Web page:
Among Jews of my acquaintance, I am seriously, seriously old school when it comes to Purim pastry because not only do I make my own hamantaschen, but I also make them completely from scratch. No jams, no canned fillings, no shortcuts.
Of course, according to my father I am a dangerous innovator for branching out beyond the poppy and prune that every Ashkenazi knows and either loves or hates. To which I must reply that I have peanut butter filling and chocolate filling recipes and those are disturbing innovations.
All that being said, just because I follow the old school approach doesn’t mean that there can’t be changes or improvements. I made three this year, one from necessity and two because they seemed like good ideas. More on them later.
Old school hamantaschen takes a bit of planning because they take a lot of time. The fillings need to be done in advance and both they and the dough benefit from a stay in the fridge. The preparation is more involved than your average drop cookie and they spend a fair bit of time in the oven. I spread the process out over three days during the course of a week, for example.
1/2 cup oil
1 cup sugar
4 cups flour + more for rolling out
1/2 teaspoon salt
3 teaspoons baking powder
Tools: bench scraper, drinking glass/biscuit cutter
Beat the eggs, oil, and sugar together until pale lemon-colored and frothy, a few minutes. Add flour, salt, and baking powder and mix to combine.
The dough will be very soft and sticky, which is why I recommend chilling it for a few hours (or overnight) in the fridge. Cold, it will remind you of play-doh.
When you are ready to start making the hamantaschen, preheat the oven to 350F and generously flour your work surface.
Working in batches, roll out the dough to about 1/8-inch thinness or better. You’ll get a feel for how thin you can go as you work, but thinner is better. Cut out the circles with your glass or cutter, making sure the dough is moveable before you start cutting out circles – you’ll have to use the dough scraper to get them up, but you want to be able to lift them without destroying the circles. Re-roll the scraps, adding fresh dough if the scraps are drying out from the flour on the bench.
When you’ve accumulated a half-dozen or so discs, fill and form them before moving on.
1 egg + 1 egg yolk
2 TB milk or water
pinch of sugar
Whisk until thoroughly combined
Tools: pastry brush
On a separate surface – either another counter or on a cutting board – brush the top side of the disc completely with the egg wash.
Place a teaspoon (heaping or scant, depending on the size of your circles) of filling [recipes to follow] in the middle. To fold, pinch in the top to form the first corner, then do the next two simultaneously.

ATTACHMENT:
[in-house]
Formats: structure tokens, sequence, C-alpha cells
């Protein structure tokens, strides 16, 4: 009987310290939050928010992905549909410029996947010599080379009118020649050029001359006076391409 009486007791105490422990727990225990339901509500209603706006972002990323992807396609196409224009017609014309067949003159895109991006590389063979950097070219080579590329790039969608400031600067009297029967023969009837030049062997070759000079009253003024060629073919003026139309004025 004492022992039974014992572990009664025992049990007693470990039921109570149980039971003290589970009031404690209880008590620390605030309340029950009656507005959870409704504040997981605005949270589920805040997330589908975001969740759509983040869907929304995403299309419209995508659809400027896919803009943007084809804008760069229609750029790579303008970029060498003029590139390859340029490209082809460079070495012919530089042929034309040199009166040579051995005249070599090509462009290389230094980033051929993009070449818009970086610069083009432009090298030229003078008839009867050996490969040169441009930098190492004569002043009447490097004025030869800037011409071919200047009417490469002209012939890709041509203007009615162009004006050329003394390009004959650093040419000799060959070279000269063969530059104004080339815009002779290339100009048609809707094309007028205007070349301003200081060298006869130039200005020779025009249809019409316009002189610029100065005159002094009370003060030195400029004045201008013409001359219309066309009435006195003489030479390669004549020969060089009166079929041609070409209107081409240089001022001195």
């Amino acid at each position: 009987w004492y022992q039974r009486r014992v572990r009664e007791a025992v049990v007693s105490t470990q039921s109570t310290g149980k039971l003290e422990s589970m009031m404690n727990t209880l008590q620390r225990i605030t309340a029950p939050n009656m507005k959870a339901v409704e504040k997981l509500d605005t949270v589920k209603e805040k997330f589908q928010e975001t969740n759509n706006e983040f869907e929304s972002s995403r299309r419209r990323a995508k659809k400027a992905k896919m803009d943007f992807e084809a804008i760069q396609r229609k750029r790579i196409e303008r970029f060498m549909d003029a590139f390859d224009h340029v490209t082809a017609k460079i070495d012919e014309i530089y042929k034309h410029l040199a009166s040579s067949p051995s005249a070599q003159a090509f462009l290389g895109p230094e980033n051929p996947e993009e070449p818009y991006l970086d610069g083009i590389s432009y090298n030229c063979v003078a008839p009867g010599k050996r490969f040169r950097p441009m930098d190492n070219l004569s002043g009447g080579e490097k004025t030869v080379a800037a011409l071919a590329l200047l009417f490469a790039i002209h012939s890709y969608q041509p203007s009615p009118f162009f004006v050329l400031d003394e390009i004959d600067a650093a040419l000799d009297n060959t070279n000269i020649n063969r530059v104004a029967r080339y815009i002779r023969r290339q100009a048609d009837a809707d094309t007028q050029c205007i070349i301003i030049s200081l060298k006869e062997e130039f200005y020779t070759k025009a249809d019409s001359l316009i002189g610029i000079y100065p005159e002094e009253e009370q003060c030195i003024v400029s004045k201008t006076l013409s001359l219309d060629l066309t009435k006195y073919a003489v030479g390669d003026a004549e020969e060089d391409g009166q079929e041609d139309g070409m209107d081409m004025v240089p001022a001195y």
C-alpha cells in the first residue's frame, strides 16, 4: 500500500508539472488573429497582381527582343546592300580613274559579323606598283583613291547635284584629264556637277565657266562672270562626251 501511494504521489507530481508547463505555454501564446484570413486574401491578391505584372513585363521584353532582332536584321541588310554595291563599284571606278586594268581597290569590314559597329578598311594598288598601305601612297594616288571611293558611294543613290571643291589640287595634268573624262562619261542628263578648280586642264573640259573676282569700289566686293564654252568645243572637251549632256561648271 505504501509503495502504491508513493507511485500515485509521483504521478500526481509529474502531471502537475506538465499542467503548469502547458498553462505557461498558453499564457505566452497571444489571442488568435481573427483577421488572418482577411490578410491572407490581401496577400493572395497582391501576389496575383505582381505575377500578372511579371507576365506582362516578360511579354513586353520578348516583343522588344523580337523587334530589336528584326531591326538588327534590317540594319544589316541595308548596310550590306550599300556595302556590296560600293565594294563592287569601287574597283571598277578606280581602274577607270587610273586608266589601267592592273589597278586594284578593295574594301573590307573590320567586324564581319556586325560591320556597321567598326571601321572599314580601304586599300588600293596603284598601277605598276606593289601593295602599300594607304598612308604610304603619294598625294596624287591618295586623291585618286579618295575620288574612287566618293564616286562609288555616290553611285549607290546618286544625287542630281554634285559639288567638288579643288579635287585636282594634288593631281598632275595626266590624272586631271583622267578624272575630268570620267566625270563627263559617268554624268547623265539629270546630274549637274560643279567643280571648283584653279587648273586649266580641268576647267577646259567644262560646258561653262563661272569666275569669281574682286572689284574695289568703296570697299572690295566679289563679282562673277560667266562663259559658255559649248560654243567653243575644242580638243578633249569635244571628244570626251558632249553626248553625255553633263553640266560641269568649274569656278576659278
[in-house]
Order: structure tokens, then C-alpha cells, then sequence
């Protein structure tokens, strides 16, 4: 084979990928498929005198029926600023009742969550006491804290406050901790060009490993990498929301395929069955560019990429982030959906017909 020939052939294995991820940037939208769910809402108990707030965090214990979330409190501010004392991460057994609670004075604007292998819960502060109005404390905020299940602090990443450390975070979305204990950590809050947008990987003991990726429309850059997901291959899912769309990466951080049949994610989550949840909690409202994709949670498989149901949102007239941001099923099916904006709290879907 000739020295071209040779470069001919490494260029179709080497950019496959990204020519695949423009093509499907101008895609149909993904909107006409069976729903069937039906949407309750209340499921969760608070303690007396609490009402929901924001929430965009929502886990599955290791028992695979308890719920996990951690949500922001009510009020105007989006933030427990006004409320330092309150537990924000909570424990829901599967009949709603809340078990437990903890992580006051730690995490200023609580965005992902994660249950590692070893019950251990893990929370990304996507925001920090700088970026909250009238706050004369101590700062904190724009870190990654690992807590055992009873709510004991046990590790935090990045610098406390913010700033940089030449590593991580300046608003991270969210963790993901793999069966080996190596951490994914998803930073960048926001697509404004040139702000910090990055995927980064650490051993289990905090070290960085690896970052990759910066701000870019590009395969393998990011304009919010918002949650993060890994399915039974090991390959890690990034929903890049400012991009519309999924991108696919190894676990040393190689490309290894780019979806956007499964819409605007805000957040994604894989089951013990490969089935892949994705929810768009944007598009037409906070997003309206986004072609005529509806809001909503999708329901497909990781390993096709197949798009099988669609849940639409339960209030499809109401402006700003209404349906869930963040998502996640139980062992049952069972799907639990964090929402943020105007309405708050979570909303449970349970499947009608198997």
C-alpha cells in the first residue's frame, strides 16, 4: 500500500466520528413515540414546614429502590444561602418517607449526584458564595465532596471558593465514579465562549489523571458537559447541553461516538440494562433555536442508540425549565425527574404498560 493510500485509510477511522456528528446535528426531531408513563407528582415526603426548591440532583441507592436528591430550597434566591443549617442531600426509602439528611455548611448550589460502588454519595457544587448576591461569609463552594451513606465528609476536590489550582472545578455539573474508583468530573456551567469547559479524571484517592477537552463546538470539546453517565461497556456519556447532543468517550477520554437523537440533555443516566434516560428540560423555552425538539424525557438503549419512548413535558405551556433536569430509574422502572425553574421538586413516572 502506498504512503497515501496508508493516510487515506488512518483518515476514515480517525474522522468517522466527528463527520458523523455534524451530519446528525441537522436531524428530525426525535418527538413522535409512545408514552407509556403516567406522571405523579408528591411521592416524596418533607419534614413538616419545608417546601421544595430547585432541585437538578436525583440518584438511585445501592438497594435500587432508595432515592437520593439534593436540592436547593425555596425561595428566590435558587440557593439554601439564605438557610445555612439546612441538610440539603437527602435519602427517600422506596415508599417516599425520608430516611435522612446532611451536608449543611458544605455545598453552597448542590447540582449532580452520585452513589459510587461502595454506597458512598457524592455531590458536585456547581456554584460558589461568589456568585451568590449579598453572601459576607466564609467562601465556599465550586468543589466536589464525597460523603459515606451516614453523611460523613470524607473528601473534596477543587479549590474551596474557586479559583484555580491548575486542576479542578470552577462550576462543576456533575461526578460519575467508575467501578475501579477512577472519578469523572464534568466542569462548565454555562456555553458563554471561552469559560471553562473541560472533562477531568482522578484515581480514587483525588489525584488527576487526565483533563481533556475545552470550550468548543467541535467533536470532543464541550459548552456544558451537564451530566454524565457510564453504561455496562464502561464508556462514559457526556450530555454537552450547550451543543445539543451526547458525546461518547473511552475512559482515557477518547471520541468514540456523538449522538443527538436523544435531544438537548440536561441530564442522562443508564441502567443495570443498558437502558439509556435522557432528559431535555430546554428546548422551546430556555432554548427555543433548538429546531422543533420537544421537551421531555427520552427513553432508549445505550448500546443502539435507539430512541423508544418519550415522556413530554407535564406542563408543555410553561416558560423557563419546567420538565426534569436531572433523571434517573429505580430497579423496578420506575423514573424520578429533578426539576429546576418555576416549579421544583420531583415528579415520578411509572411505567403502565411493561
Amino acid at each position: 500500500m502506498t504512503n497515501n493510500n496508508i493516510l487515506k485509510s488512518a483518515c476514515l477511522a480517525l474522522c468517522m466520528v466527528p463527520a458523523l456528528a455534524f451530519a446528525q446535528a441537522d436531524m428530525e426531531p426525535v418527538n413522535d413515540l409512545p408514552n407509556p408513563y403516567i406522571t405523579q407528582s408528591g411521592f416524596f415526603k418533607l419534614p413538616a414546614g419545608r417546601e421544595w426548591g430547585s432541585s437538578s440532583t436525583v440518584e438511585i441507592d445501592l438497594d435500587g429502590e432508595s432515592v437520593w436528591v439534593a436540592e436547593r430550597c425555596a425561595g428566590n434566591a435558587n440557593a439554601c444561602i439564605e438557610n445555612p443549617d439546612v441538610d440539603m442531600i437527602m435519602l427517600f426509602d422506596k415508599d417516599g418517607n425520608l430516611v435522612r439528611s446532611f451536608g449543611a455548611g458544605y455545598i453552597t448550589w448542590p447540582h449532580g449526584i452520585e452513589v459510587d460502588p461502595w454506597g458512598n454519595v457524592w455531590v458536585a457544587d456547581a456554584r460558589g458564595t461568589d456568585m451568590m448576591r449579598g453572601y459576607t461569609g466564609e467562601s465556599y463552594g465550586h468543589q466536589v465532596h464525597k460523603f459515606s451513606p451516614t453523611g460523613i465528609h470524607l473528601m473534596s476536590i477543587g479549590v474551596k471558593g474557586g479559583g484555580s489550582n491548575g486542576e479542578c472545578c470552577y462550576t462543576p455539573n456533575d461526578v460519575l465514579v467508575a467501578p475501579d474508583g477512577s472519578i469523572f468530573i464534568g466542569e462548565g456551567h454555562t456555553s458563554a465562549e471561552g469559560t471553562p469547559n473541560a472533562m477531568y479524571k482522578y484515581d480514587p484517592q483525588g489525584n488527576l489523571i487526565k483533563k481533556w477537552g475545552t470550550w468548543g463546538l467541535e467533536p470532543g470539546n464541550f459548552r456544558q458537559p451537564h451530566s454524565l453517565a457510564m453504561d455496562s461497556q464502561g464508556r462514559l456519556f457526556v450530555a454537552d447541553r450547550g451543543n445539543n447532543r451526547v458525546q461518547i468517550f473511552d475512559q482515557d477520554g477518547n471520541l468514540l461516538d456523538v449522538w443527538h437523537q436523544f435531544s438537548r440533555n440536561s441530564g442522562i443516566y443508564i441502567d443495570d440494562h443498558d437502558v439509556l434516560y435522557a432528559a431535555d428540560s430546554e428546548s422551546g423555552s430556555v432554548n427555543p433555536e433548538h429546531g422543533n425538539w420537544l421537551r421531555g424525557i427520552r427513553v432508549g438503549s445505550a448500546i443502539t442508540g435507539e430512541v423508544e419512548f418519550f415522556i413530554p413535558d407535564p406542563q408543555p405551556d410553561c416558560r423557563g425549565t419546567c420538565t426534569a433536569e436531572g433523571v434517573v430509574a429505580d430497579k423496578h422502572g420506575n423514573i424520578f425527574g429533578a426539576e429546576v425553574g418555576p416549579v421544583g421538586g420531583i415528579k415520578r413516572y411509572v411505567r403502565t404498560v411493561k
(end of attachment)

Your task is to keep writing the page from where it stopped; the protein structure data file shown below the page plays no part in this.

Place on a parchment/silpat/greased pan. These don’t expand too much, but don’t crowd them. Brush again with egg wash if desired.
Bake for 30 minutes, or until the bottoms are deep golden. The tops won’t change color much, so be mindful.
Remove to a rack and let cool completely before storing.
I got 52 hamantaschen out of this batch, but your total will vary depending on how thin you roll and how big you cut the circles.
The cast of characters, including a very shy rolling pin, all collected. You’ll need a lot more room than this.
These look bigger and thicker than they really are. The hard part of rolling the dough is getting a feel for how much flour to use to keep the dough from sticking while also not drying it out too much. Not enough and you’ll be scraping up sticky blobs, too much and it gets papery.
I have a fancy silicone pastry brush, but I just went with the half-inch bristle brush that I got at Janovic Plaza. Because there’s no reason that clean paint brushes aren’t perfectly good for the kitchen.
You’ll start to use more filling the more confident you are in folding. Also, the later it gets into the process, not only will your comfort level rise, but you’ll just want to get the whole thing over with.
I haven’t figured out how to take pictures and show my hands at the same time, so you’ll have to settle for a description: using both hands, push the top of the circle together and pinch.
Do the next two corners at once; it’s easier. Once you’ve got all three corners sealed, you can do any minor shaping necessary to make sure there’s no gap between corner and filling.
The cookies will swell up while baking, but they won’t spread out, so this is perfectly acceptable spacing.
This is the batch I tried with the extra egg washing. I can’t say I like the look – they seem dirty to me. But they had a nice texture to them and nobody else seemed to think they needed to bathe.
Fillings – orange-prune, lemon-poppy, and ginger-apricot – will follow in a separate post.